The Word Health Organization (WHO) reported two million deaths and a global emergency in 1993 resulting from the spread of TB. Of the eight million patients who contracted the disease annually, 95% were in developing countries (Asia, Africa, Latin America), where the threat continues to increase. Attributed to poverty and slum-living conditions, TB is exacerbated by poor economic conditions. Despite the availability of vaccines (for limited groups) and antimicrobial therapy, the cost is prohibitive for the patients in these developing regions. In 1991, in an effort to curb the spreading pandemic, the WHO instituted the Direct-Observed Treatment Short Course (DOTS), the first solution to treating non-compliance by monitoring patients' adherence to drug therapy. Staffing was increased to implement DOTS, but many of the patients (homeless, IV drug abusers) were already living in a situation primed to precipitate further drug resistance that was difficult to access.
Emergence of extensively drug-resistant tuberculosis (XDR-TB)
By 2006, a threat greater than multidrug-resistant tuberculosis (MDR-TB) appeared, known as XDR-TB, which is untreatable by both first- and some second-line anti-tuberculosis drugs. The organism first appeared in India, then Africa in 2007, and later was confirmed by laboratories to include 48 countries, where 20% of the cases were MDR-TB and 10% were XDR-TB.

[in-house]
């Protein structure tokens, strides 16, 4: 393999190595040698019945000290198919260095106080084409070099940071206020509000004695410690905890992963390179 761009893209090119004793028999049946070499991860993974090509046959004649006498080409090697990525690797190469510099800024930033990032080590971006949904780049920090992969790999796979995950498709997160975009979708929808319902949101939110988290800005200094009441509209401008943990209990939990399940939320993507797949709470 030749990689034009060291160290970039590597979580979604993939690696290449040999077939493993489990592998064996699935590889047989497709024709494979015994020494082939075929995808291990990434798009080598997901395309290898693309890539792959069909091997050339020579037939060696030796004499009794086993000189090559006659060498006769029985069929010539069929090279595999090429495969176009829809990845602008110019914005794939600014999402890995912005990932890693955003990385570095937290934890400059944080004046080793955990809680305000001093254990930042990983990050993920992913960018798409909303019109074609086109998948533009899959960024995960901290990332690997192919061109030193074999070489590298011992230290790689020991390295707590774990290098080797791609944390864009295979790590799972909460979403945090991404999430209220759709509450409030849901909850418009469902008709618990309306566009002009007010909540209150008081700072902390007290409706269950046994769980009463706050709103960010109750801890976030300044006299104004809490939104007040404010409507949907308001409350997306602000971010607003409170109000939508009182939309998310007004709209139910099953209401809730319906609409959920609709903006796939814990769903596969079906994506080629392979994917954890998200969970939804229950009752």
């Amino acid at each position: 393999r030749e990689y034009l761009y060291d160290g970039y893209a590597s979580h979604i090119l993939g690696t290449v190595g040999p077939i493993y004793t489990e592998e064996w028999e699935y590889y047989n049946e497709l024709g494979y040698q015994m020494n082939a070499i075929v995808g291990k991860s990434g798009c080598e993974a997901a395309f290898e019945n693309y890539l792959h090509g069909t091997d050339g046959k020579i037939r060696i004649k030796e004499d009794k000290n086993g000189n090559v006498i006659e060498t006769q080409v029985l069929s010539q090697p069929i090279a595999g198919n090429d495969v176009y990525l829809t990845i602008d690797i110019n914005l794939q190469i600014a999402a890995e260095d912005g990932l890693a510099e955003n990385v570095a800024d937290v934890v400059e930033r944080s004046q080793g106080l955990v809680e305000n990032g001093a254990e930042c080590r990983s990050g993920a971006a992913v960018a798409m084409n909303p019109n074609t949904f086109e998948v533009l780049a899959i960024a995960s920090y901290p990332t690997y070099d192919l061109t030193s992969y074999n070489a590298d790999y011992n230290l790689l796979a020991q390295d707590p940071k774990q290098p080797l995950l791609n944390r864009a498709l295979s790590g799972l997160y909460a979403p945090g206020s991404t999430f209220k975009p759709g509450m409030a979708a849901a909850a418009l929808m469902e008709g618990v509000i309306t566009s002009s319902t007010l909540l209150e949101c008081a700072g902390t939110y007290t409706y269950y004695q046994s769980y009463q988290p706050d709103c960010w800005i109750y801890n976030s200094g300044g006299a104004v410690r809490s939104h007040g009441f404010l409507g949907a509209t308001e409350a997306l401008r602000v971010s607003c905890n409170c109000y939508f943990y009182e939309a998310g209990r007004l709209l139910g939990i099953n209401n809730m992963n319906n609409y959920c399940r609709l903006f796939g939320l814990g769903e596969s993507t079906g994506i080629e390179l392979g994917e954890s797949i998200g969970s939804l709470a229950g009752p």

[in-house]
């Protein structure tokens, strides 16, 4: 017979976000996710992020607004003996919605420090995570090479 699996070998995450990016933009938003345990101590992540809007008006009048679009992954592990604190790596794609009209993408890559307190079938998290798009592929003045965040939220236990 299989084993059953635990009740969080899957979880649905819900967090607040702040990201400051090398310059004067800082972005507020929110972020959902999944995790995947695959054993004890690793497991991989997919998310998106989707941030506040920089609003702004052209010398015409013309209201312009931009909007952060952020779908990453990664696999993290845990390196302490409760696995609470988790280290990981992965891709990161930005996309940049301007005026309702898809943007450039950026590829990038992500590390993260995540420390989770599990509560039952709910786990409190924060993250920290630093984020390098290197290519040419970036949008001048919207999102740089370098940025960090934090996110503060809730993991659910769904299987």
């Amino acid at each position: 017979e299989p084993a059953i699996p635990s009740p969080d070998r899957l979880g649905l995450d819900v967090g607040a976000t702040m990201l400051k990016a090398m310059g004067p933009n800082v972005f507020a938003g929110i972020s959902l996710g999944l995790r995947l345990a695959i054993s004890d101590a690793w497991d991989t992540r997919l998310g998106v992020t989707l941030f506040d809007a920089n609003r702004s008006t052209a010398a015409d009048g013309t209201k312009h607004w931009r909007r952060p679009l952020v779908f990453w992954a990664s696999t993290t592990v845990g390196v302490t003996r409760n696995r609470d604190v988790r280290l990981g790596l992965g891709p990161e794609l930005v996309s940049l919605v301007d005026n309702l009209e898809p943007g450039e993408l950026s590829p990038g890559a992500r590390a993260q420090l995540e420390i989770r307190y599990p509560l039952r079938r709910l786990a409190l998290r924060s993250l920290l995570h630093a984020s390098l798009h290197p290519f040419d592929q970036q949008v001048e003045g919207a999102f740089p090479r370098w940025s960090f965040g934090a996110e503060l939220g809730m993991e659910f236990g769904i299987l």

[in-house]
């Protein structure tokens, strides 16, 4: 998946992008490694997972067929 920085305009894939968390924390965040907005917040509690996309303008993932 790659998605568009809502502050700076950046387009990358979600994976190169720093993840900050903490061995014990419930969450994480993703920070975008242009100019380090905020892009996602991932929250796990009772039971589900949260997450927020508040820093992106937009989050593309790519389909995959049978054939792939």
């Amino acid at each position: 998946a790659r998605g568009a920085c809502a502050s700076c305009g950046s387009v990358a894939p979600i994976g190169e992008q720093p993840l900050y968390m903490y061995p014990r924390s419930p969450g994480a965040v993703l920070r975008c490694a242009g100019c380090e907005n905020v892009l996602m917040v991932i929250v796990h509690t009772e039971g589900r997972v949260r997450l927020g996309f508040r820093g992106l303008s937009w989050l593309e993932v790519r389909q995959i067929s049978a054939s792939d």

As a result of the advancing statistics, global health efforts by the WHO were again activated to set targets for eradicating all strains of TB by enhancing every available measure:
- Increased DOTS, with focus on HIV/AIDS patients with MDR- or XDR-TB (most effective measure)
- Development of new vaccines and new molecular diagnostic methods
- Patient advocacy, communication, and social mobilization
The effort continued with much success in developed countries. However, less fortunate developing countries continued to suffer the scourge of this ancient, unrelenting disease. In 2007, the cost of treatment for antibiotic susceptible cases in India was not unreasonable ($10 for six months), but the cost to treat resistant cases ($2,000 for two years) was markedly prohibitive.